This is probably the most likely scenario in which Corbyn actually becomes Prime Minister. Outrage at Theresa May is popular in the UK these days and he has a lot of momentum coming out of the last election. Jeremy Corbyn is also, believe it or not, quite old, so the sooner the better.
3. May and Foster form a government, Corbyn remains Labour leader into the next election.
If the Tories and DUP form a government, there’s no telling how long it will last. Many things could happen that throw a wrench in their plans, and governments that rely on the support of multiple parties are always volatile. There could be another election in a year, or it might take the full five until the next one.
Corbyn really seems to be getting his shit together, so I would tentatively favor Labour in the next election, whenever it is, simply because there seems to be a slight trend leftward in Europe since Brexit and the election of Donald Trump in the US. Of course, a million different catastrophes could happen to change this, but right now Labour seems to be rallying support, especially as they establish themselves as the only left-wing alternative to the Tories.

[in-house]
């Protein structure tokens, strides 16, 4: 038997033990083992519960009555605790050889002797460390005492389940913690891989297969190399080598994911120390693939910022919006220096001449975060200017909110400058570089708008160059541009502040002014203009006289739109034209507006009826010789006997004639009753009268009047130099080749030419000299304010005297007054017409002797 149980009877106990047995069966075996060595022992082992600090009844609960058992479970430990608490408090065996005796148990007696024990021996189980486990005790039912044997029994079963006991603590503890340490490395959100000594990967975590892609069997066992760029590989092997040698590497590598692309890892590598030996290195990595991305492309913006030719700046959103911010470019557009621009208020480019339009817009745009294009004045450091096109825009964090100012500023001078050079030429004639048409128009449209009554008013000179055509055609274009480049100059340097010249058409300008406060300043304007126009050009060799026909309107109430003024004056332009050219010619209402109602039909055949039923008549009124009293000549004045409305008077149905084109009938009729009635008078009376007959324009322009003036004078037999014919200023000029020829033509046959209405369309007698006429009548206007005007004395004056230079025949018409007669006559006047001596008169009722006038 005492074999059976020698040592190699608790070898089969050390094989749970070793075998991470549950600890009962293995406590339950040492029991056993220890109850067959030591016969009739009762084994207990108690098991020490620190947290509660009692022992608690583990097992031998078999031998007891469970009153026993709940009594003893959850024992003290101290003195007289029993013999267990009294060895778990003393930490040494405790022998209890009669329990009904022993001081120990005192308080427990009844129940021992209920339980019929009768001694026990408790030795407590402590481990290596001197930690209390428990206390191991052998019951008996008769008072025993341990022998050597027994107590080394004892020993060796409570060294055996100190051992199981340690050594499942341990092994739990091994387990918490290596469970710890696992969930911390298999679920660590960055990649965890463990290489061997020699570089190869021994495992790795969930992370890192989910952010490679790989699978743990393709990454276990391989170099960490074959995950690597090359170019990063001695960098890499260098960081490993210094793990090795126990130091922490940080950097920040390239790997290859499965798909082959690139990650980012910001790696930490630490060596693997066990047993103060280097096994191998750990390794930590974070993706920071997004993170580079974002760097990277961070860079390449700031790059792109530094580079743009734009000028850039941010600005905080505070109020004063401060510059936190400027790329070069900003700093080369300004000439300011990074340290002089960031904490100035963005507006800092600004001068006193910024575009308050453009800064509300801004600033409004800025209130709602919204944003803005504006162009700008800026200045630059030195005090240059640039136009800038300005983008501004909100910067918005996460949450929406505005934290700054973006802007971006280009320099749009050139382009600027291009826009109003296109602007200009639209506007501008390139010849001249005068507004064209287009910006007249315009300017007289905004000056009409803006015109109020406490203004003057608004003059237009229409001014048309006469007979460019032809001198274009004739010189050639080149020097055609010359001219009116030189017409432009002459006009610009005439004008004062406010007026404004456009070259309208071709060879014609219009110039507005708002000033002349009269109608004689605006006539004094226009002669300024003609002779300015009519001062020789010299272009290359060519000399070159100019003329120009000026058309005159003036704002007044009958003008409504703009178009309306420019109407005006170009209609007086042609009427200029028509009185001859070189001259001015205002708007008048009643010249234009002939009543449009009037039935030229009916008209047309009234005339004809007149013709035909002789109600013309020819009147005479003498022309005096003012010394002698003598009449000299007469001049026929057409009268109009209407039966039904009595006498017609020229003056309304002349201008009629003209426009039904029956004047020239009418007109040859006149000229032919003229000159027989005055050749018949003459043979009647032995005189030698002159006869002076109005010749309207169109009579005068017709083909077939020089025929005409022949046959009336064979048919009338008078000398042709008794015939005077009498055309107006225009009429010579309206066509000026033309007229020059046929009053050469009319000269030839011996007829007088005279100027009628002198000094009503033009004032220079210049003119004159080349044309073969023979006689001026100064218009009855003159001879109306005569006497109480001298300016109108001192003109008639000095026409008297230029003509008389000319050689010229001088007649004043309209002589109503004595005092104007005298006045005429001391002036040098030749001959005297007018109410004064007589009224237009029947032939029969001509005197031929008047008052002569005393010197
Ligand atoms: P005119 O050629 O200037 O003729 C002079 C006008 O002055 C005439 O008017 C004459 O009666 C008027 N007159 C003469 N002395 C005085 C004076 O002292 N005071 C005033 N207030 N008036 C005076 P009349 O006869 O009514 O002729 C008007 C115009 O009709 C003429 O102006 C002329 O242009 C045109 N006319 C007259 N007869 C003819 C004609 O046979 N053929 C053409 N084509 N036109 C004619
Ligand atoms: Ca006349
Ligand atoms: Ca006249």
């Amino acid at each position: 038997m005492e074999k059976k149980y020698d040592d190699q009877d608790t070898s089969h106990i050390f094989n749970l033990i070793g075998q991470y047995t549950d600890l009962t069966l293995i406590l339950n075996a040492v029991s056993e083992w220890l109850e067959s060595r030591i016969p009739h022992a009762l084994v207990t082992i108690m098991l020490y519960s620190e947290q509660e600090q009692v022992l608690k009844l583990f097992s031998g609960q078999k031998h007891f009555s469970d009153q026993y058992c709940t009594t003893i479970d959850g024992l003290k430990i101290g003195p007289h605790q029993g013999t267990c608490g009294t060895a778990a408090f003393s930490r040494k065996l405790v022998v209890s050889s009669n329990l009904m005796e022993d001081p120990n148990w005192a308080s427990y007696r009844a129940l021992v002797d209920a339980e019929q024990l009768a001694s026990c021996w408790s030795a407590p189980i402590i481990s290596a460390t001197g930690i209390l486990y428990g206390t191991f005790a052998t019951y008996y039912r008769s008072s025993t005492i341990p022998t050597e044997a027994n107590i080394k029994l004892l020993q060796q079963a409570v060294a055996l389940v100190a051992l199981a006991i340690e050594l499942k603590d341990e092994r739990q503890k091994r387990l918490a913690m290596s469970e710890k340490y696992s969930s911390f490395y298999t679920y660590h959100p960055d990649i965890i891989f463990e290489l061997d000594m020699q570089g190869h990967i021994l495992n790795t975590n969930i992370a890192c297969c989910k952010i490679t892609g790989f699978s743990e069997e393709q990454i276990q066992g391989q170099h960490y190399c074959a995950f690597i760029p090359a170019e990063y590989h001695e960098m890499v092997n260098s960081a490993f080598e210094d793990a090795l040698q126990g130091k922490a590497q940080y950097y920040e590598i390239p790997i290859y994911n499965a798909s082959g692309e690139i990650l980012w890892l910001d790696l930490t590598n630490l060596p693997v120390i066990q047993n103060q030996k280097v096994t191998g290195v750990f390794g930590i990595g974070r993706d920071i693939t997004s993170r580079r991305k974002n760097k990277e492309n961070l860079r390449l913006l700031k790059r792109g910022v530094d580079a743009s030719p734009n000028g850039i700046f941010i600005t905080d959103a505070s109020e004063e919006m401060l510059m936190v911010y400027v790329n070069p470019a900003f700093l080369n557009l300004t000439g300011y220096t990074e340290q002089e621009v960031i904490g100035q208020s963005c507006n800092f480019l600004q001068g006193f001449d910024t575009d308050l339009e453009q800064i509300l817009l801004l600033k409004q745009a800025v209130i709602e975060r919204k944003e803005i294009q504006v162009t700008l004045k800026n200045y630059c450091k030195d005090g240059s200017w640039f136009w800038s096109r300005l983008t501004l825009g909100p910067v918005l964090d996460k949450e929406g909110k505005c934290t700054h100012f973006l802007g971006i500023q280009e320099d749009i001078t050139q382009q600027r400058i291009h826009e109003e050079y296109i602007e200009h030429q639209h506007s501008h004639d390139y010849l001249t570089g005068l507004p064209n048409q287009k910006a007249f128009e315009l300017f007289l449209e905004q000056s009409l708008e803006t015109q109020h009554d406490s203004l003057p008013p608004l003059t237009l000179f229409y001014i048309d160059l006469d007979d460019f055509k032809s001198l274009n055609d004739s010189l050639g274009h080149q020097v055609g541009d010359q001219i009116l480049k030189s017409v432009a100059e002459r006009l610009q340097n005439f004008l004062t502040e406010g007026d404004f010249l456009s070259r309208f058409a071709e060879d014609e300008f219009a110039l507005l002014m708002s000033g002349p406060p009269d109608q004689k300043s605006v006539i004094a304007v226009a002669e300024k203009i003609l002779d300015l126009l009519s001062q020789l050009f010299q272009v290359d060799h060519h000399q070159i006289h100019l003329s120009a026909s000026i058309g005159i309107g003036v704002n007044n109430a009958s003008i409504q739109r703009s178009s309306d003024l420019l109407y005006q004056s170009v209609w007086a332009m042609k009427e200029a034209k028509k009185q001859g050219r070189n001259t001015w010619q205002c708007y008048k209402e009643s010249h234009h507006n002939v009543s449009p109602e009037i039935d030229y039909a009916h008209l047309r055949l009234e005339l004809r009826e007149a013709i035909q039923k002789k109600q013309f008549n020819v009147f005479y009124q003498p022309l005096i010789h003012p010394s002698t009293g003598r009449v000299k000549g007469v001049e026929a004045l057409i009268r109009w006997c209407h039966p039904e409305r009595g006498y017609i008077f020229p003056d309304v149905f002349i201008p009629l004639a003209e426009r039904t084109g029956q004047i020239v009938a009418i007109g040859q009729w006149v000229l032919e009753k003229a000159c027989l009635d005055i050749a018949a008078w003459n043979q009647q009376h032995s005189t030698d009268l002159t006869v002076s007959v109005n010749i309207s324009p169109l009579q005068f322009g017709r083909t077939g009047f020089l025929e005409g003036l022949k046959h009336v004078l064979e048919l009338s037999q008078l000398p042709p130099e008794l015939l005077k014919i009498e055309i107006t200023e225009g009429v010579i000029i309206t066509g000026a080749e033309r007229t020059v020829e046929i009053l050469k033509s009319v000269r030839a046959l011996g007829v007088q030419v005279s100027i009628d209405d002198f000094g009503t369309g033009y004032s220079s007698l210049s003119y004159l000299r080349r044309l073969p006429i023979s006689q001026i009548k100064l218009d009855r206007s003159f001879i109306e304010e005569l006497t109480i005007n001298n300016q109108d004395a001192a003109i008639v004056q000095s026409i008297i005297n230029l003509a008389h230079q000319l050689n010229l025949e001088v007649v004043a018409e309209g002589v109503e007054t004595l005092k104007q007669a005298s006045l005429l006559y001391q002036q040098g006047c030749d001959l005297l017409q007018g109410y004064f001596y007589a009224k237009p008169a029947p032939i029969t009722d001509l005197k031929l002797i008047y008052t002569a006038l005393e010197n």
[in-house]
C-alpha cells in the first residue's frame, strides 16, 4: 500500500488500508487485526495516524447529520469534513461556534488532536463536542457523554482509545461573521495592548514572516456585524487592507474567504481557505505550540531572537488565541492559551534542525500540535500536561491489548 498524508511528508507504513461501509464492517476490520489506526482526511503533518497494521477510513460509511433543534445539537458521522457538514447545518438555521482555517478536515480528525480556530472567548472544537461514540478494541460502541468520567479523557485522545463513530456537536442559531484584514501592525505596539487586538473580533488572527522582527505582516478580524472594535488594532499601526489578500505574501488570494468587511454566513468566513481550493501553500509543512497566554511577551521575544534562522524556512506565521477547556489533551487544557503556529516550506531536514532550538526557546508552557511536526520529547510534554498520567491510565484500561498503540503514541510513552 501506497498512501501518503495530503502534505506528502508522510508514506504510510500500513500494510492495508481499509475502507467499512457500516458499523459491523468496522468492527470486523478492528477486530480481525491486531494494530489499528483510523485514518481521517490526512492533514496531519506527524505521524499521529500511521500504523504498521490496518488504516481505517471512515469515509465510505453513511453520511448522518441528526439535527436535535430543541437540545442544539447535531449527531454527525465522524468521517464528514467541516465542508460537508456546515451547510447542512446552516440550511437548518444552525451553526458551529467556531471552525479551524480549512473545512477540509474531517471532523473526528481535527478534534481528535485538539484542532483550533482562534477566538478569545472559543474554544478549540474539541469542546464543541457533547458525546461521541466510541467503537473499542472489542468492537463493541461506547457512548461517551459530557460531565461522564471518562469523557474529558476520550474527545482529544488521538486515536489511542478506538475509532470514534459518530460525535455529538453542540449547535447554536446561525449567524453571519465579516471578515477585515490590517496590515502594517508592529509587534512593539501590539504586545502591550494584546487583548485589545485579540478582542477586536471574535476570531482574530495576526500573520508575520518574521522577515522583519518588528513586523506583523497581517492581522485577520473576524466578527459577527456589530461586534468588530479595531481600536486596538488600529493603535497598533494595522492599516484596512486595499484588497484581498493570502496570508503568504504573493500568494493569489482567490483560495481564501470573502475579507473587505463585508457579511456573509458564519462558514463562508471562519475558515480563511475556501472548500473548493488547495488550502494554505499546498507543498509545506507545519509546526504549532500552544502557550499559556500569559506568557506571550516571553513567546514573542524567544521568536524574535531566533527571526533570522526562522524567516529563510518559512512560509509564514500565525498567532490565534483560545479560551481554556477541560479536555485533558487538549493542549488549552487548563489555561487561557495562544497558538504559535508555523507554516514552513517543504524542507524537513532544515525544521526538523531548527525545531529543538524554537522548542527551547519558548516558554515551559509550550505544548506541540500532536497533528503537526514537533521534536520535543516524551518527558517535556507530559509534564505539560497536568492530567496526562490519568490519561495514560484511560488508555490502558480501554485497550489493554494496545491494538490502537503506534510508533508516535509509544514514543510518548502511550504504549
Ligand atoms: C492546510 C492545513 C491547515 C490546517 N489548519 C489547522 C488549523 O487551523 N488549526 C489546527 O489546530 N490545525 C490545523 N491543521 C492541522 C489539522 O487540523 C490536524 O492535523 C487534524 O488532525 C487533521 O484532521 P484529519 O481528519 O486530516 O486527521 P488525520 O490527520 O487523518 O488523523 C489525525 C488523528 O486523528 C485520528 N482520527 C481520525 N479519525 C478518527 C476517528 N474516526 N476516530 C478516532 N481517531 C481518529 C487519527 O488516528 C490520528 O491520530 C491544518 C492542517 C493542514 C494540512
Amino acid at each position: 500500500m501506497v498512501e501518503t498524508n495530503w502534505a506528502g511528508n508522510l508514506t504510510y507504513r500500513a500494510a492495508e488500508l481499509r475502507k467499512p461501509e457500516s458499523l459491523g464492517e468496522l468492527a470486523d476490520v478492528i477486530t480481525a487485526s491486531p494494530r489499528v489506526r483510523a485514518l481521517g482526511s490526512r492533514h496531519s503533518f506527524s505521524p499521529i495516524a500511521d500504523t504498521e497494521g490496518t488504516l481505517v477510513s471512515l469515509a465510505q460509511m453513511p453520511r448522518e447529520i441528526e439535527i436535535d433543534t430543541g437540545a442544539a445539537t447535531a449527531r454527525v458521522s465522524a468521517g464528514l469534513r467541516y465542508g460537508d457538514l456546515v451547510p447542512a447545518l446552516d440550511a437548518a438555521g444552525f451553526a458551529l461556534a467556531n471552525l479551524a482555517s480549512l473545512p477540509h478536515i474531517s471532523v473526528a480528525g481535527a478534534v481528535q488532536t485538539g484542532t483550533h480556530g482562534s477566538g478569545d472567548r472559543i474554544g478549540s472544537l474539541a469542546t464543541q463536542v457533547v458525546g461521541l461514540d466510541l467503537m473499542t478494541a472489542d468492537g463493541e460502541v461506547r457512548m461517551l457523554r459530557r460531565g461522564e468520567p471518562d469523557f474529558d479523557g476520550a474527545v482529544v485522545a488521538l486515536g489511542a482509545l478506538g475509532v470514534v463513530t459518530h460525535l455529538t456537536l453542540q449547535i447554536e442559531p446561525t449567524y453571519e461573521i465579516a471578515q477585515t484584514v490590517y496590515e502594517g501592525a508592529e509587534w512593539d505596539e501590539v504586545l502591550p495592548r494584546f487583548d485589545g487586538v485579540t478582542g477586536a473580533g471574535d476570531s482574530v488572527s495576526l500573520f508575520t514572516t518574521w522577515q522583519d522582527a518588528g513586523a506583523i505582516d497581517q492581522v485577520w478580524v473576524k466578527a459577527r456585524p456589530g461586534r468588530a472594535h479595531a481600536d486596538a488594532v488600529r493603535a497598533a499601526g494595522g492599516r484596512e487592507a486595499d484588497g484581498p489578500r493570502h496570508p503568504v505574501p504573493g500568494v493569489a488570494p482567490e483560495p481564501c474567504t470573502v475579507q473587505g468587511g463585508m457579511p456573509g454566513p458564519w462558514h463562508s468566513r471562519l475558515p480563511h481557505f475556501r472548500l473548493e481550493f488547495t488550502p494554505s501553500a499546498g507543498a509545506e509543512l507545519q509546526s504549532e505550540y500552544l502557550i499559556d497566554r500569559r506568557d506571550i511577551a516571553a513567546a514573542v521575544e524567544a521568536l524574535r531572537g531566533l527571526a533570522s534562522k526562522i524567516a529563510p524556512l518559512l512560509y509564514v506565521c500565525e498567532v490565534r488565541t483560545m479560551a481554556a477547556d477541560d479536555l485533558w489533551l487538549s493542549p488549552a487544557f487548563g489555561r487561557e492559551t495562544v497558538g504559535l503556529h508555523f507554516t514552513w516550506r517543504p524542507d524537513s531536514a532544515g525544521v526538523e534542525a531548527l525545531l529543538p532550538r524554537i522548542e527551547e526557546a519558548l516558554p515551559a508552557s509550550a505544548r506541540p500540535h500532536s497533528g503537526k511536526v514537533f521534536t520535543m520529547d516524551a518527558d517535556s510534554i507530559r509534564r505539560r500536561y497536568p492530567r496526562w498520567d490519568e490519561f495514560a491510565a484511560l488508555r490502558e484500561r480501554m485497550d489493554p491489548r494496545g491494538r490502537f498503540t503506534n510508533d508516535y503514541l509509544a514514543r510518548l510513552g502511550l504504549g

The real trick would be staying leader of Labour. This doesn’t seem incredibly likely with his strong electoral performance, but Corbyn is still a pretty unpopular dude and probably has a handful of enemies in his own party that he might have to worry about. But what do I know.
To conclude, the prospects of Prime Ringleader Corbyn and/or another election aren’t super high, but they’re a distinct possibility. I think we’ll have a much better read on how the Tory-DUP talks are going by the end of the week when hopefully the press has some robust leaks it can report on so we don’t have to rely on official statements. Gun to my head I’m putting my life savings on a deal getting done, but thrill seekers should consider putting a hundo on Corbyn and see how the dice of politics land.